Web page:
International Political Thought

A.Y. 2019/2020
6
Max ECTS
40
Overall hours
SSD
SPS/04
Language
English
Learning objectives
The course aims at providing an advanced understanding of contemporary world politics, building on a prior knowledge of traditional International Relations Theory. The overall objective is to enable students to map the key issues concerning the way in which international politics is studied and interpreted. The approach adopted is twofold: on the one hand, the course offers a critical assessment of international political thought through the analysis of some prominent Western thinkers; on the other hand, the course introduces students to the debate on the so-called non-Western International Relations Theories. This will help students to strengthen their awareness of the theoretical lenses that orient the way in which scholars, analysts and decision-makers understand international politics. In doing this, the course will provide students with advanced theoretical tools for the analysis of current political processes at the global and regional level, thus contributing to the learning objectives of the "International Politics and Regional Dynamics" curriculum of the Master's programme in International Relations.
Expected learning outcomes
By the end of the course, students will have consolidated their theoretical understanding of some of the most important issues in the current debates on international politics. In addition, they will have familiarized with the pluralization that increasingly characterizes international political thought, with the contestation of the Western-centric tradition of International Relations Theory, and with attempts at establishing alternative theoretical traditions. Finally, students will have further refined soft skills coherent with the wider objectives of the Master's programme: they will have consolidated their command of the special language of International Relations Theory, familiarized with the role that different historical and cultural backgrounds play in orienting the interpretation of international political phenomena, and developed their ability to critically present and discuss complex theoretical issues.
Course syllabus and organization

Single session

Responsible
Lesson period
Third trimester
Course syllabus
ATTENDING STUDENTS
The first part of the course introduces the students to International Political Theory as a separate field of enquiry from traditional International Relations (IR). Based on the history of international thought, it delves into key issues of international politics - i.e. sovereignty, global justice, just war, humanitarian intervention. Those issues are explored in the light of some influential Western thinkers and their reflections on world politics (Hans Morgenthau, Edward Carr, Micheal Walzer and others). The second part of the course addresses a specific case of non-Western international political thought: Chinese theories of international politics. It starts from China's traditional view of international relations, with a focus on the tianxia discourse underpinning tributary relations between China and other East Asian states before Western colonization. It moves then to the development of IR studies in China after 1949 and concludes with the current debate on the so-called Chinese School of International Relations.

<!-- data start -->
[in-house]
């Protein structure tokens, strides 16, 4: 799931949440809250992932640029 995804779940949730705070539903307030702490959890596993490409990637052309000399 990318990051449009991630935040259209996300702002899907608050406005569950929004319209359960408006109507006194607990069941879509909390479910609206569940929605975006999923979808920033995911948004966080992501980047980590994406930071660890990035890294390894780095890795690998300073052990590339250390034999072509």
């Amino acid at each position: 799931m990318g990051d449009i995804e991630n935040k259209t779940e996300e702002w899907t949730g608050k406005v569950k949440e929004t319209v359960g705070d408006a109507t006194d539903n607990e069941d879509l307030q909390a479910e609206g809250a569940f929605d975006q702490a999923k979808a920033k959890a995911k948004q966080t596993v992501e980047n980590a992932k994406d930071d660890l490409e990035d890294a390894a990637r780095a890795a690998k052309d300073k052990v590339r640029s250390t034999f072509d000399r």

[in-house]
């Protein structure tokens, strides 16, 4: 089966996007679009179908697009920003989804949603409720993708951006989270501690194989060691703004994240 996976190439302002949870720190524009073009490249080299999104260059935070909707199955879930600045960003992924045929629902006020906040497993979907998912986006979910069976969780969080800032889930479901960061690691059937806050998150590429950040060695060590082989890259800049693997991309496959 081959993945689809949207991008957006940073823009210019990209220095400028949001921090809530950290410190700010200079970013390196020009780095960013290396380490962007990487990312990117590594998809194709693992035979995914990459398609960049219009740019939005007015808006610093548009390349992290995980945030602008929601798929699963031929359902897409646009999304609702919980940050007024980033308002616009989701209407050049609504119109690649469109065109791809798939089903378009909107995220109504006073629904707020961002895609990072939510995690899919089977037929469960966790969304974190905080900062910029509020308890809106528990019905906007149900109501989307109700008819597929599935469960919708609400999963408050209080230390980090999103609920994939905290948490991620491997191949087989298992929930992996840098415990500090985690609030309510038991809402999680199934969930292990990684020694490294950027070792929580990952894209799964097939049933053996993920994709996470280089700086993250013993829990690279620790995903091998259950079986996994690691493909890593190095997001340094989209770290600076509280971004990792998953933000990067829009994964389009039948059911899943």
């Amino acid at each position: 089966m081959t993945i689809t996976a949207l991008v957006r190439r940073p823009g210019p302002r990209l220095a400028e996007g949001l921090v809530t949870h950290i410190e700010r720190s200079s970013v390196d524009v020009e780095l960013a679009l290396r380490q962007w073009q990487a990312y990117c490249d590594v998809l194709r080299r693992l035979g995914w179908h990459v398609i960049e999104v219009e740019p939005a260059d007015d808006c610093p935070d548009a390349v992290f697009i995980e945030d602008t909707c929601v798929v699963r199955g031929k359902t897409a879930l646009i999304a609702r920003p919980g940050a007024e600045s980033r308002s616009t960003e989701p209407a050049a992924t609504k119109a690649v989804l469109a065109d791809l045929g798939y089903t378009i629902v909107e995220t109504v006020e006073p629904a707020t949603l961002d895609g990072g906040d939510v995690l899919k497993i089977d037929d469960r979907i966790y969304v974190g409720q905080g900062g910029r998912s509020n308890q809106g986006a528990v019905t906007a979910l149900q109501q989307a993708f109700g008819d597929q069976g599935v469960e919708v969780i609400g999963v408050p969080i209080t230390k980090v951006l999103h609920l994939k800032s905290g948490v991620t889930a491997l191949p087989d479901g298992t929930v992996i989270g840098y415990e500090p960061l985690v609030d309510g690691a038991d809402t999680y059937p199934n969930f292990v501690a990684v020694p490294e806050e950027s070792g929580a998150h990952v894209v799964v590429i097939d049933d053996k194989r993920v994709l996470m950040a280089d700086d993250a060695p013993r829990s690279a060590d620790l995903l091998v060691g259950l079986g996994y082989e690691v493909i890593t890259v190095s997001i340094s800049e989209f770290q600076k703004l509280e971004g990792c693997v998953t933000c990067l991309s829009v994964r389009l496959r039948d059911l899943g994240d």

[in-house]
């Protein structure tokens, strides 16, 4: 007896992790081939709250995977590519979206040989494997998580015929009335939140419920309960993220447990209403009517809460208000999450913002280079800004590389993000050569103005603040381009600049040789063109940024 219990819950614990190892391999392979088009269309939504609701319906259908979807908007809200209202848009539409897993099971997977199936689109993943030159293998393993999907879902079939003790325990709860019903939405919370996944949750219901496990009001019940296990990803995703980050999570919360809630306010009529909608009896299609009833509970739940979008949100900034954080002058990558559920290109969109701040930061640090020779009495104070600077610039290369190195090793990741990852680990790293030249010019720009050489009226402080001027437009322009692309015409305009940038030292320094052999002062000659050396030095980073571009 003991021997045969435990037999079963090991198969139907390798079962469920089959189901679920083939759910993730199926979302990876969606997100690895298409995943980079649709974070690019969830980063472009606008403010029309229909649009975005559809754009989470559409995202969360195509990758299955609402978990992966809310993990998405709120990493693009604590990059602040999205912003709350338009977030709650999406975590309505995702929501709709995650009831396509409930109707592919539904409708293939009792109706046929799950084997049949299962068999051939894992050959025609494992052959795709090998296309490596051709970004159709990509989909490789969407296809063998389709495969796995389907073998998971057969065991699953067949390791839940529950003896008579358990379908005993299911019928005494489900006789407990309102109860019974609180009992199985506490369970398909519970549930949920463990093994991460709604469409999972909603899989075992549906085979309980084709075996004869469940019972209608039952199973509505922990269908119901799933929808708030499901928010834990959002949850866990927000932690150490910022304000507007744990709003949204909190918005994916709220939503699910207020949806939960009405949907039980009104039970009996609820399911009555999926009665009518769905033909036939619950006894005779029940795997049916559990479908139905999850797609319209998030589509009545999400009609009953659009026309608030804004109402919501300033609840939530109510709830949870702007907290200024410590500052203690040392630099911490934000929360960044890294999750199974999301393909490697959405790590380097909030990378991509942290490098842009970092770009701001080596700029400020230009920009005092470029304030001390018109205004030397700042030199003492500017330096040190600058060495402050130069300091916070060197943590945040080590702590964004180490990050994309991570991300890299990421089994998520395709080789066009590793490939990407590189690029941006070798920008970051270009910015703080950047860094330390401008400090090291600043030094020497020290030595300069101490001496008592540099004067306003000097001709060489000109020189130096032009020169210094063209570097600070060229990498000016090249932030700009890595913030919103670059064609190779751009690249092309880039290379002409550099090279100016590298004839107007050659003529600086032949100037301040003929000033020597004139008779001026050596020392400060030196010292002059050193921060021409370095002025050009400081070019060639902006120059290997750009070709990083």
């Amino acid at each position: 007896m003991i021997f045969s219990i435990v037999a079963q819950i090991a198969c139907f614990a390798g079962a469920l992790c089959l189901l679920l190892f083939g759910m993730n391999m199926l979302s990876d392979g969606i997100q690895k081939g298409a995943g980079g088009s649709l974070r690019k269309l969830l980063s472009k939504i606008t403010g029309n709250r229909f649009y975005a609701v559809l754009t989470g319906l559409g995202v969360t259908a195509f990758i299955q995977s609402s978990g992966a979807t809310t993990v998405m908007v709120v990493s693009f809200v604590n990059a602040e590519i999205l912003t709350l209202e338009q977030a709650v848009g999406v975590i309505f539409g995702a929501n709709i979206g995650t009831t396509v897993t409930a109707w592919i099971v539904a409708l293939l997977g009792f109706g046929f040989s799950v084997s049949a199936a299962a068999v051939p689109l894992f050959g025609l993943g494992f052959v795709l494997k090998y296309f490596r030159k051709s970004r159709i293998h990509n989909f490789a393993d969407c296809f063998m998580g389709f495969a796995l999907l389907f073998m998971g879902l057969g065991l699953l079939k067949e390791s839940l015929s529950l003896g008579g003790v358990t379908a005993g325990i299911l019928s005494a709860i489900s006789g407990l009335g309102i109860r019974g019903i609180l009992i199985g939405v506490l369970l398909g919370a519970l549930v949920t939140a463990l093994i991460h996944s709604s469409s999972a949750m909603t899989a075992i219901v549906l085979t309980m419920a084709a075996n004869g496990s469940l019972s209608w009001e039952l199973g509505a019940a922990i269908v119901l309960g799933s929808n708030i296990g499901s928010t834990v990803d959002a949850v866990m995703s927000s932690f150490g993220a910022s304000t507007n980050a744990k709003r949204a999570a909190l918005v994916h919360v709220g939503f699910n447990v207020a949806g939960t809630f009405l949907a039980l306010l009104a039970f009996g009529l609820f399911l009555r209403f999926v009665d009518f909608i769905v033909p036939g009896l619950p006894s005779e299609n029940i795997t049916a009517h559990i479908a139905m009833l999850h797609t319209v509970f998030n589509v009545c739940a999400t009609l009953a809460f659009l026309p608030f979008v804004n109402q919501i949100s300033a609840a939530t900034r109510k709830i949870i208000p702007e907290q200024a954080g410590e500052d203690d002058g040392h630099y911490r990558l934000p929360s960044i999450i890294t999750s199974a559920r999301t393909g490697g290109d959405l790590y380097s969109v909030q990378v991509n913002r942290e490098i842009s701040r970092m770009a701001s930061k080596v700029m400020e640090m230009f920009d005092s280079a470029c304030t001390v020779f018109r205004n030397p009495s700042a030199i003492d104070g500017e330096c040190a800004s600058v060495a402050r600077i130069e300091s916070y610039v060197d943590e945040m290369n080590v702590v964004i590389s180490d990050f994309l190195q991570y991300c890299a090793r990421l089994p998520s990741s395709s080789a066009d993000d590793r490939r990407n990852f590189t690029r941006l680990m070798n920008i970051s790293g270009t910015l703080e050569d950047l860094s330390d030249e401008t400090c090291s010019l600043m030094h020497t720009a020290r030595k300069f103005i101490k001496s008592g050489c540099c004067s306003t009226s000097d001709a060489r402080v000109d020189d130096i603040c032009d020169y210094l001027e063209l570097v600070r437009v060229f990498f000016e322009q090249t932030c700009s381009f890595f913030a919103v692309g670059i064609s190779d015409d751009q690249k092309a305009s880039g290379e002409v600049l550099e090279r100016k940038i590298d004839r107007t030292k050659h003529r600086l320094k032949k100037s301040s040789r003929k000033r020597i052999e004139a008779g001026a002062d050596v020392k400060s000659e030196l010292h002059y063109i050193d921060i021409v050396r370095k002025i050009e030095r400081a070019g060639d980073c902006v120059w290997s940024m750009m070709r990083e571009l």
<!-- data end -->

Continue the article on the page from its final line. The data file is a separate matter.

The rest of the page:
NON-ATTENDING STUDENTS
The first part of the course introduces the students to International Political Theory as a separate field of enquiry from traditional International Relations (IR). Based on the history of international thought, it delves into key issues of international politics - i.e. sovereignty, global justice, just war, humanitarian intervention. The second part of the course turns to the debate on the so-called non-Western International Relations Theories, with a focus on Asian cases.
Prerequisites for admission
Although the course is open to all students, irrespective of their background, a strong preliminary knowledge of International Relations Theory is assumed.
Teaching methods
Lectures and class presentations by attending students based on pre-assigned readings.
Teaching Resources
ATTENDING STUDENTS
PART 1.
- Chris Brown (2002), Sovereignty, Rights and Justice. International Political Theory Today (Cambridge: Polity).
PART 2.